Protecting a Condo Association Through Proper Reserves Funding

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17 February, 2019 By Gregory Taylor, LCAM, CHA

Although many articles are written about the subject of protecting an association’s common elements through the proper funding of association reserves, most are read and relegated to the proverbial “File 13.”

But as most of us know, pre-planning for anything can save money, worry, time and, yes,even lives. And, it is the lack of planning on the part of condominium associations that can and does create major problems for everyone involved.

The common elements of a condominium development are described in the development’s condo documents, which create the legal entity under which the property operates. These legal documents are a constant, and they bind each owner.

These documents describe who is responsible for the maintenance, upkeep, repair and replacement of the various elements of the property. Additionally, there may be limited common elements associated with an individual piece of property that is for the exclusive use of the owners of the attached piece of property, yet the association may have the responsibility for the maintenance, repair and/or replacement of these elements. Knowing what is each one’s responsibility is very important.

In my opinion, adequate reserves are critical to the financial viability of any common interest property. Some states require reserves on the surface, but give owners an easy method of opting out of reserves by a simple vote at an owner's meeting.

In instances where individuals have bought into an investment type property where the units are typically rented out, there is a general reluctance to maintain adequate reserves, because these owners are going to turn the property over fairly quickly and want the maintenance fees as low as possible.

But remember, a vote not to reserve is a vote for a special assessment in the future.

Those seeking a property to live in now or in the immediate future and who want the protection of adequate reserves, proper maintenanceof the property and future financial and physical viability of the property, must do their homework by asking the following questions:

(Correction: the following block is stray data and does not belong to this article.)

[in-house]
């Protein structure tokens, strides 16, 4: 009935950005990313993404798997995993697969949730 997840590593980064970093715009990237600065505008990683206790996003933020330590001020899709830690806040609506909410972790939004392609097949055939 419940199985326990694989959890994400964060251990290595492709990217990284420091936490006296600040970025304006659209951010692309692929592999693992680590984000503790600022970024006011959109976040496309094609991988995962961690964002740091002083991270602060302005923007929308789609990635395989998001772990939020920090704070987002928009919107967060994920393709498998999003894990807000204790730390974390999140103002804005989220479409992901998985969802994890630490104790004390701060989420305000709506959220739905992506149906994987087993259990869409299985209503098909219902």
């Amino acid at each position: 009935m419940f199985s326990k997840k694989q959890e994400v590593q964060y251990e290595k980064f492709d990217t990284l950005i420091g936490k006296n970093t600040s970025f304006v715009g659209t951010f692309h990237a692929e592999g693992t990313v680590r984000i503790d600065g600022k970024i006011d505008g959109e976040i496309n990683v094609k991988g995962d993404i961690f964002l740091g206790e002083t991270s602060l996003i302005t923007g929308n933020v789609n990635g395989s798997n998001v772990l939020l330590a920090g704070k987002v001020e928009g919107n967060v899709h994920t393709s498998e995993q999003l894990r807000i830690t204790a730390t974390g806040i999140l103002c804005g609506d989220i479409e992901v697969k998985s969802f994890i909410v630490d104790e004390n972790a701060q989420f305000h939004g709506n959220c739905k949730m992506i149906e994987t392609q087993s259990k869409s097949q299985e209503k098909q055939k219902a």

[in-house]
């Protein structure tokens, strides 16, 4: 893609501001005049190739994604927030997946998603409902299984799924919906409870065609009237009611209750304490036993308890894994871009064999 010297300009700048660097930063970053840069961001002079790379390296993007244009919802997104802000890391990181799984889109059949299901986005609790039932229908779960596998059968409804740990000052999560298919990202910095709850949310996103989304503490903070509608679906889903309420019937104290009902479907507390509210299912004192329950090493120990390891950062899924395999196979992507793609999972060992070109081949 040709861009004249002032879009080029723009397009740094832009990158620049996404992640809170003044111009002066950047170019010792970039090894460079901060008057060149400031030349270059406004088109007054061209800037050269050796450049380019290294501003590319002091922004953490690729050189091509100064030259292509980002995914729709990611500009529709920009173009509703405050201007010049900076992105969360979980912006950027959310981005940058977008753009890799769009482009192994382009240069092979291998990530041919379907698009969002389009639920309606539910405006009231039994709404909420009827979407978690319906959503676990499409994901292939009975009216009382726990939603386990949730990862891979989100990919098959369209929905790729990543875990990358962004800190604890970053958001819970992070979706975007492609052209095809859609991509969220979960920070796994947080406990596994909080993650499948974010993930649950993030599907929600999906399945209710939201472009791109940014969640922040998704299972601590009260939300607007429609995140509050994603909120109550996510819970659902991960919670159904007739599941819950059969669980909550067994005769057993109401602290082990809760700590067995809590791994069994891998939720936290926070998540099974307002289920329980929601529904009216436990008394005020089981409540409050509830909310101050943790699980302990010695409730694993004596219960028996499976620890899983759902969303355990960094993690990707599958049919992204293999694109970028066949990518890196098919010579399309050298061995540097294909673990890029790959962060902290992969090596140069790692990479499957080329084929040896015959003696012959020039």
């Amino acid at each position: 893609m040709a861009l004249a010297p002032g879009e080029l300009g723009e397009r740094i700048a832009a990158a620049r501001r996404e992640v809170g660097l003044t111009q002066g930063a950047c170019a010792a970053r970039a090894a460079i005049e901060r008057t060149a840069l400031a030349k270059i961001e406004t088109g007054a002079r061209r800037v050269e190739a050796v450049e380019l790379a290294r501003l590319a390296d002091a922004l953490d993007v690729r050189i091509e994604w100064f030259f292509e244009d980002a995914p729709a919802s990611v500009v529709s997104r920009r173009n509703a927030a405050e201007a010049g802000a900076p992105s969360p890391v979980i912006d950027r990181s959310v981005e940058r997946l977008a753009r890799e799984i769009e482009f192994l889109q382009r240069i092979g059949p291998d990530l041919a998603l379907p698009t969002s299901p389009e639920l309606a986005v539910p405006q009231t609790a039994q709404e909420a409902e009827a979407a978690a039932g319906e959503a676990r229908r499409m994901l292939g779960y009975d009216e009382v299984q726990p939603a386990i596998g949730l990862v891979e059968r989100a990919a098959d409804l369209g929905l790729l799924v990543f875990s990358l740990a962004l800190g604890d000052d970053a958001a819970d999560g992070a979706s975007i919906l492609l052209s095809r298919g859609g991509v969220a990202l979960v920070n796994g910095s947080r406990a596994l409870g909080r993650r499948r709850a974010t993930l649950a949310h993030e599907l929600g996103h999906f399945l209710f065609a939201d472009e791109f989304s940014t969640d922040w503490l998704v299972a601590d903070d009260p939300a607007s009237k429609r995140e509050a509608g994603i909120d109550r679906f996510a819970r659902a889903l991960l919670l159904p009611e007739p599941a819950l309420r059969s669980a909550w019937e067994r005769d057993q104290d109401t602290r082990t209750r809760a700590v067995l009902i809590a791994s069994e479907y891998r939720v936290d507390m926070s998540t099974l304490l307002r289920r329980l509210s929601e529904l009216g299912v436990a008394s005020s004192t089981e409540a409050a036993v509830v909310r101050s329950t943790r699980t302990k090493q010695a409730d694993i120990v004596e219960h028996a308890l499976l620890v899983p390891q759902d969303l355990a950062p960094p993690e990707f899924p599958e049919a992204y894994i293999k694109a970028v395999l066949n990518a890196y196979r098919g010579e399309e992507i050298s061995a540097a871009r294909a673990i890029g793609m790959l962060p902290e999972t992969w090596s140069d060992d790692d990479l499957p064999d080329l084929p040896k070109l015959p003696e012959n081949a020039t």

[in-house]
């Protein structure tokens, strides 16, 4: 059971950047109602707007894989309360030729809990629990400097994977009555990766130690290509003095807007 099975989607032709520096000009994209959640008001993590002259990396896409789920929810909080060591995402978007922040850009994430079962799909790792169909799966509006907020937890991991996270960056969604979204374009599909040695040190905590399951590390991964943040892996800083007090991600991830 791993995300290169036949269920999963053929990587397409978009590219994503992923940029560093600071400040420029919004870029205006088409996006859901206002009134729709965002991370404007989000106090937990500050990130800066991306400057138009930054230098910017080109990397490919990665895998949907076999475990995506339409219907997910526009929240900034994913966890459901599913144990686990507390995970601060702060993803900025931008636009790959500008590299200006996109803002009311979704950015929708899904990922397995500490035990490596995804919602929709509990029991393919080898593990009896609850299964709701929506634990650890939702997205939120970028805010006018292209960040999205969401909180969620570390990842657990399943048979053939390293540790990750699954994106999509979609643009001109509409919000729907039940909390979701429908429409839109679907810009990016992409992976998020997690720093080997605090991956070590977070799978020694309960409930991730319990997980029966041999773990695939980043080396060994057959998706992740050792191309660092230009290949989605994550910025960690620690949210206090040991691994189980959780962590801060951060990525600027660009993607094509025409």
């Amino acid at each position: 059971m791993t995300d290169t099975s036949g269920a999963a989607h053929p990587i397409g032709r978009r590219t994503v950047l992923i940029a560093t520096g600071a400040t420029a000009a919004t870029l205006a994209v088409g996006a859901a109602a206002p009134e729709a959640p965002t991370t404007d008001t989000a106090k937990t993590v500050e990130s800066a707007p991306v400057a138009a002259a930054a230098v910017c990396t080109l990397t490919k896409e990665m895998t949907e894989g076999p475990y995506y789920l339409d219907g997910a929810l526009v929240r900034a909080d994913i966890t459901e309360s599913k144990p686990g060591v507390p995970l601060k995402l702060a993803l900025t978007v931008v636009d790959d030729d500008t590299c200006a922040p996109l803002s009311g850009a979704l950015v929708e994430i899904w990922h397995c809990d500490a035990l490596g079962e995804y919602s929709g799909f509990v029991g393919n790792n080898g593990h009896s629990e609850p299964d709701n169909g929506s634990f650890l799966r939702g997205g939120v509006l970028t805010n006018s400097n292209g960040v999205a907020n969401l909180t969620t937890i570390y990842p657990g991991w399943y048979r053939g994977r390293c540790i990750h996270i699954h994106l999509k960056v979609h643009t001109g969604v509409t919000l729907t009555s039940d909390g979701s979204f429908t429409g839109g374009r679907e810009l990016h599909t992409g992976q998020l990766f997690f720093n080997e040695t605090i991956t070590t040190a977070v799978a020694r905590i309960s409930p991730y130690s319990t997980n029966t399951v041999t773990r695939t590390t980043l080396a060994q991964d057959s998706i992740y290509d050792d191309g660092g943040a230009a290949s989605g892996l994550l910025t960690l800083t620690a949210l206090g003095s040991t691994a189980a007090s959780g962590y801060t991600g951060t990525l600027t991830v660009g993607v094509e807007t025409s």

1. Does the property have a professional reserve study that is current - within the past two years?
  1. Have the reserve study recommendation been implemented and, if so, are the reserve balances proper?
  1. If the balances aren’t there, is there a plan being followed to eventually reach the proper funding levels based on the reserve study?
  1. Does the board of directors meet at least four times per year?
  1. Are the minutes sent to the owners on a timely basis?
  1. Have you read the minutes for the past year? And are there discussions about special assessments,building and/or environmental problems, etc.?
  1. Have you talked to several people who live in the community on a permanent basis?
  1. Are there active, standing committees, indicating good community participation?
  1. Is the manager or managing agent on site or off site?
  1. Do you know and realize the restrictions on living in a common interest property?
  1. Can you interpret a current financial and balance sheet? If not, seek an expert to assist you in this important step.
  1. What, if any, property will continue to be owned by the developer and/or the managing agent? This is particularly important if the owners association needs offices and other facilities that may have to be leased or rented. This is an expense no one expects.
  1. If there is commercial space on the property, are the users paying their fair share of common expenses, and is this spelled out in the governing documents?

Written by

Gregory Taylor, LCAM, CHA